US Senate panel passes pipeline safety reauthorization bill

Nick Snow
OGJ Washington Editor

WASHINGTON, DC, May 6 -- The US Senate Commerce, Science, and Transportation Committee passed a pipeline safety bill by voice vote on May 5 and referred the measure to the Senate floor for final approval. S. 275 was originally introduced by the committee’s chairman, John D. Rockefeller IV (D-W.Va.), and its Surface Transportation Subcommittee chairman, Frank R. Lautenberg (D-NJ).

Officials of the Association of Oil Pipe Lines, Interstate Natural Gas Association, and American Gas Association applauded the committee’s action. “Democrat and Republican lawmakers worked across party lines to address a number of key issues, and they all deserve credit for passing this important legislation and presenting the full Senate with the opportunity to do the same,” AGA Pres. Dave McCurdy said.

The bill would update and improve federal pipeline safety policy in several areas, including integrity management and damage prevention, according to INGAA Pres. Donald F. Santa. “Combined with regulatory initiatives that the US Pipeline and Hazardous Materials Safety Administration is expected to launch and the initiatives INGAA is undertaking through our board-level pipeline safety taskforce efforts, we believe the result will be a safer pipeline system nationwide,” he said.

AOPL Pres. Andrew J. Black said S. 275’s provision that state one-call notification programs may not exempt municipalities, state agencies, or their contractors was particularly important. “We encourage Congress and PHMSA to remove additional exemptions for mechanized excavation in order to eliminate the safety gap that these exemptions cause,” he said. “A pipeline does not care whose backhoe hits it.”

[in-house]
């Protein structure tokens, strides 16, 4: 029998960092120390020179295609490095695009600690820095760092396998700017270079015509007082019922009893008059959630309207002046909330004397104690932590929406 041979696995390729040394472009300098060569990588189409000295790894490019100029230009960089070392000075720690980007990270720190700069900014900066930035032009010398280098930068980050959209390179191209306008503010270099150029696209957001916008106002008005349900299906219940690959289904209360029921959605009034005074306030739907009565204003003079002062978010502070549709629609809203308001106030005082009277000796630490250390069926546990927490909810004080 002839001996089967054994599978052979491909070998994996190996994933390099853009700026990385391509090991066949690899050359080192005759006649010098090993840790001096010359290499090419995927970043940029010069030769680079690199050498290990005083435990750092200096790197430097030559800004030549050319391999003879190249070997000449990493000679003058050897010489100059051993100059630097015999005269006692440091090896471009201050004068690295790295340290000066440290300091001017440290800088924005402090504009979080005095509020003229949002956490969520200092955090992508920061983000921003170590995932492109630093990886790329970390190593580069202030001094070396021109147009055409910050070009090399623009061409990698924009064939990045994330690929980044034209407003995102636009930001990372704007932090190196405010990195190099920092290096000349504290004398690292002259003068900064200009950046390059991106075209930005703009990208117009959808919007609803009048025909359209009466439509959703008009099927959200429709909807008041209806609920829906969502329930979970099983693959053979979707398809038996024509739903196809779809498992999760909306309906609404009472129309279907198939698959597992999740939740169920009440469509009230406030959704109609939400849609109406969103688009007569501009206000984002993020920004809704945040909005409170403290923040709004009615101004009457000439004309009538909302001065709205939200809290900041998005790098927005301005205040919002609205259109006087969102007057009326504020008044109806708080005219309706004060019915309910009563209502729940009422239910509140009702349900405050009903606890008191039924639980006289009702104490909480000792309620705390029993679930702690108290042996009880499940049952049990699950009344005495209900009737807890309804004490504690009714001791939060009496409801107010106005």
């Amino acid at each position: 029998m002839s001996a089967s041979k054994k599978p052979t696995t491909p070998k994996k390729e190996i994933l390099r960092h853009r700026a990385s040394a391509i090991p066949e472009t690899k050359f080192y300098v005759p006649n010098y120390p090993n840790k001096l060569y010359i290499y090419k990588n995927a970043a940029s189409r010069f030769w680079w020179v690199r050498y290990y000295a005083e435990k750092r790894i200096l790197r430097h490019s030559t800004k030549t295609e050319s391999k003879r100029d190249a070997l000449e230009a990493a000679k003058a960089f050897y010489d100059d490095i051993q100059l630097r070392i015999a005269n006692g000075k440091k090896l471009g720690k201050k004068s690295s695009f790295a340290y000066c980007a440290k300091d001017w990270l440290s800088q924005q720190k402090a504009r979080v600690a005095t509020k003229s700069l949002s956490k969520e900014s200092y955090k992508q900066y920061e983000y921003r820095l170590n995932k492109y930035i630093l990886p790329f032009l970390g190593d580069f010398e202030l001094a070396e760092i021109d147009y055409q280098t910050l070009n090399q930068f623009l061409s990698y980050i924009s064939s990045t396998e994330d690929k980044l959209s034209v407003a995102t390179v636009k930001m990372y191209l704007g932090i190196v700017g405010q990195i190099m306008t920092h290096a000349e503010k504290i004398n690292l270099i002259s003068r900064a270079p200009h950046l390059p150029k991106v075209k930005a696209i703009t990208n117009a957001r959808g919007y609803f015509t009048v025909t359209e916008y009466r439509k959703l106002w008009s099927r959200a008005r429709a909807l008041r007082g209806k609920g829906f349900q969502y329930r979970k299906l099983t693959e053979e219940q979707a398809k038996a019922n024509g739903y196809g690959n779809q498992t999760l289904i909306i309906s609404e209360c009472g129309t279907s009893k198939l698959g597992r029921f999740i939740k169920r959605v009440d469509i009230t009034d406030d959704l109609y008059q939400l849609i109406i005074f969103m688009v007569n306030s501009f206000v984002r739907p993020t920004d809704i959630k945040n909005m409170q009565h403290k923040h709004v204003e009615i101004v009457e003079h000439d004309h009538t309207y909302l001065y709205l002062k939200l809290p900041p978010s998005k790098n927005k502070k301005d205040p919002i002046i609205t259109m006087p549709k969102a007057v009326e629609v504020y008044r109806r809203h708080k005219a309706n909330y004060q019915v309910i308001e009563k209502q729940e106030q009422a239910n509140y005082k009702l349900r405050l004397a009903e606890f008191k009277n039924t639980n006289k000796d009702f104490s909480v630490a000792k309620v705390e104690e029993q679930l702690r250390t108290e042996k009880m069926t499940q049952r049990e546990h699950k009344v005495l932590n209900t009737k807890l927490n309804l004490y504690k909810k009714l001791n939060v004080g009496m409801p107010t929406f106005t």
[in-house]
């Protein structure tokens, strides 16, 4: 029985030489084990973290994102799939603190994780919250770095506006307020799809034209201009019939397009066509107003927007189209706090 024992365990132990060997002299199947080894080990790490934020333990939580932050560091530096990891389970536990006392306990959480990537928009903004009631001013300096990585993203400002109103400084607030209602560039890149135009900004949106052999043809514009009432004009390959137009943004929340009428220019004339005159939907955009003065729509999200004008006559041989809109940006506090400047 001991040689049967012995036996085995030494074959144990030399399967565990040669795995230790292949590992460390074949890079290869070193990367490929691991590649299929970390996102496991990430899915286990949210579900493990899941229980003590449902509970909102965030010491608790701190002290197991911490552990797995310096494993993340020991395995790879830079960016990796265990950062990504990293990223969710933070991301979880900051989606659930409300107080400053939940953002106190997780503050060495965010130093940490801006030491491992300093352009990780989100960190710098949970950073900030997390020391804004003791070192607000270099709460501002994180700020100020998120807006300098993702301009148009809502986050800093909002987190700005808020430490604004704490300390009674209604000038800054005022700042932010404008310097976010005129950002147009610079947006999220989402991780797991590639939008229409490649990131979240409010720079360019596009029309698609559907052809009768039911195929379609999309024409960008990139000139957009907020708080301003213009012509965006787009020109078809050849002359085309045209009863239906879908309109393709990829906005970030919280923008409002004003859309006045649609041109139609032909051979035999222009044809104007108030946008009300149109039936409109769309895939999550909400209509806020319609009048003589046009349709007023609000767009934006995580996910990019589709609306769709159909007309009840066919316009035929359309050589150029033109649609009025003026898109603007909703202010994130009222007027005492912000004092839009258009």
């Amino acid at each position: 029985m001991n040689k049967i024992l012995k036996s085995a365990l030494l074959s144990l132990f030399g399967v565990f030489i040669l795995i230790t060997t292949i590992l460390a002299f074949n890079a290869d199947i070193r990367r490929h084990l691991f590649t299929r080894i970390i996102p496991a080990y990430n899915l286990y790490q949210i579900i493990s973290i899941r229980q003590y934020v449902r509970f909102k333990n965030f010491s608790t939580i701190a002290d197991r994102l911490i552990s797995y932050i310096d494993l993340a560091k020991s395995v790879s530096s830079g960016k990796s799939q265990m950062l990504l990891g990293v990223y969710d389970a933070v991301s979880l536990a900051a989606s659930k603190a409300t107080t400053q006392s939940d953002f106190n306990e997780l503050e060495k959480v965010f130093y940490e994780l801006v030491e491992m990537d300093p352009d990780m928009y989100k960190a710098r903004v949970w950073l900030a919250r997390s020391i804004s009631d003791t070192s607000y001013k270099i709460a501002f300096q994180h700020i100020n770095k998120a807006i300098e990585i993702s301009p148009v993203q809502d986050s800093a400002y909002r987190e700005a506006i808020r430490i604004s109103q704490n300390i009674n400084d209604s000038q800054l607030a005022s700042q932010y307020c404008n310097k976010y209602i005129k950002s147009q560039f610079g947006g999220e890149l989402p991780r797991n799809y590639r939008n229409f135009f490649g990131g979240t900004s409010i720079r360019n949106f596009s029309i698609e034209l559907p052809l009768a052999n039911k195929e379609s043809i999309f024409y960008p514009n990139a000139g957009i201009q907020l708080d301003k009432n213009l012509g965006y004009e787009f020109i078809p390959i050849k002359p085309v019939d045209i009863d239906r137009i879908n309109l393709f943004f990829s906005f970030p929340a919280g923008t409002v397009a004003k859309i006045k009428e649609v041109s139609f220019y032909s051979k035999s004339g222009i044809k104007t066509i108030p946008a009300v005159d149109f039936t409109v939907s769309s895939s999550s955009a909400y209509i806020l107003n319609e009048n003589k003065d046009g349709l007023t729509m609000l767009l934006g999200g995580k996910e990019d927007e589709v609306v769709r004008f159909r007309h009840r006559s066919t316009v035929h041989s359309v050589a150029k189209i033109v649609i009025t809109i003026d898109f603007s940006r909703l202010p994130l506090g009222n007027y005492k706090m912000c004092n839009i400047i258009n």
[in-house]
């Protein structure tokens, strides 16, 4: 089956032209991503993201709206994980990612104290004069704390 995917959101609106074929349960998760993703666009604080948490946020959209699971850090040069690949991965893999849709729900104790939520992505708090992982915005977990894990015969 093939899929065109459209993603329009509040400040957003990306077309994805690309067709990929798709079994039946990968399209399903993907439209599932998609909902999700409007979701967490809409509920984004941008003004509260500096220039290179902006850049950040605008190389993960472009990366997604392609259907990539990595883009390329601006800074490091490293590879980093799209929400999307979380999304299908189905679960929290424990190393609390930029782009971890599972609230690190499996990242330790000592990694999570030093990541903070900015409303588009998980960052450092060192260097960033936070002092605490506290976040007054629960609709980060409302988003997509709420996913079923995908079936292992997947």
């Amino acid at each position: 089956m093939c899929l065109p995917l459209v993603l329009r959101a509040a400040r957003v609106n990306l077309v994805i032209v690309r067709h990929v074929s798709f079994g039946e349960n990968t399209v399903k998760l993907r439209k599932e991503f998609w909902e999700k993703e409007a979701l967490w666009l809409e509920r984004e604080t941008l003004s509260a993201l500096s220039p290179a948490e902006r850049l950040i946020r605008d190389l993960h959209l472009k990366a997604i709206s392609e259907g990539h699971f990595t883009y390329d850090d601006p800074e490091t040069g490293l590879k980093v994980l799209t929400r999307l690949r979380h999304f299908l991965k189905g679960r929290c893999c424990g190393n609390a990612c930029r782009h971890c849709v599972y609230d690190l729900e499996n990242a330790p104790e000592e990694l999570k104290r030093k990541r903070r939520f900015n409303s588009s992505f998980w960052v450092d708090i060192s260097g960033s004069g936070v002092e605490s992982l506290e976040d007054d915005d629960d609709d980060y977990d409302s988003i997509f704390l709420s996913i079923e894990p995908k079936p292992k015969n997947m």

Black said AOPL also approves of the committee’s adopting an amendment by Sen. John Thune (R-SD) which AOPL believes would improve due process protections for pipelines that commonly are found across other federal regulatory agencies.

“As Congress considers proposals to increase maximum civil penalties by 150%, and as PHMSA further exercises its enforcement authority, it is time to update the procedural rules PHMSA must follow when using its enforcement authority,” he said. “The Thune amendment is a good start toward implementing basic procedural reforms and greater transparency in the decision-making process.”

Contact Nick Snow at nicks@pennwell.com.

Related Articles

Kulluk conical drilling unit

USCG: ‘Chain of errors’ led to Shell drilling unit running aground

04/04/2014 A US Coast Guard (USCG) investigation has found that a “chain of errors” led to the Royal Dutch Shell PLC conical drilling unit, the Kulluk, runnin...

Move carefully on crude exports, refiner urges House subcommittee

04/04/2014 Tight oil formations have helped the US increase its crude production dramatically, an independent refiner conceded. But the nation should proceed ...

Scott links South Atlantic OCS access bill to jobs growth plan

04/03/2014 US Sen. Tim Scott (R-SC) introduced a bill that would reverse the Obama administration’s exclusion of four South Atlantic coastal states from activ...

BLM launches EIS on existing White River National Forest leases

04/02/2014 The US Bureau of Land Management initiated an environmental impact statement on 65 existing oil and gas leases in Colorado’s White River National F...

Careers at TOTAL

Careers at TOTAL - Videos

More than 600 job openings are now online, watch videos and learn more!

 

Click Here to Watch

Other Oil & Gas Industry Jobs

Search More Job Listings >>
Stay Connected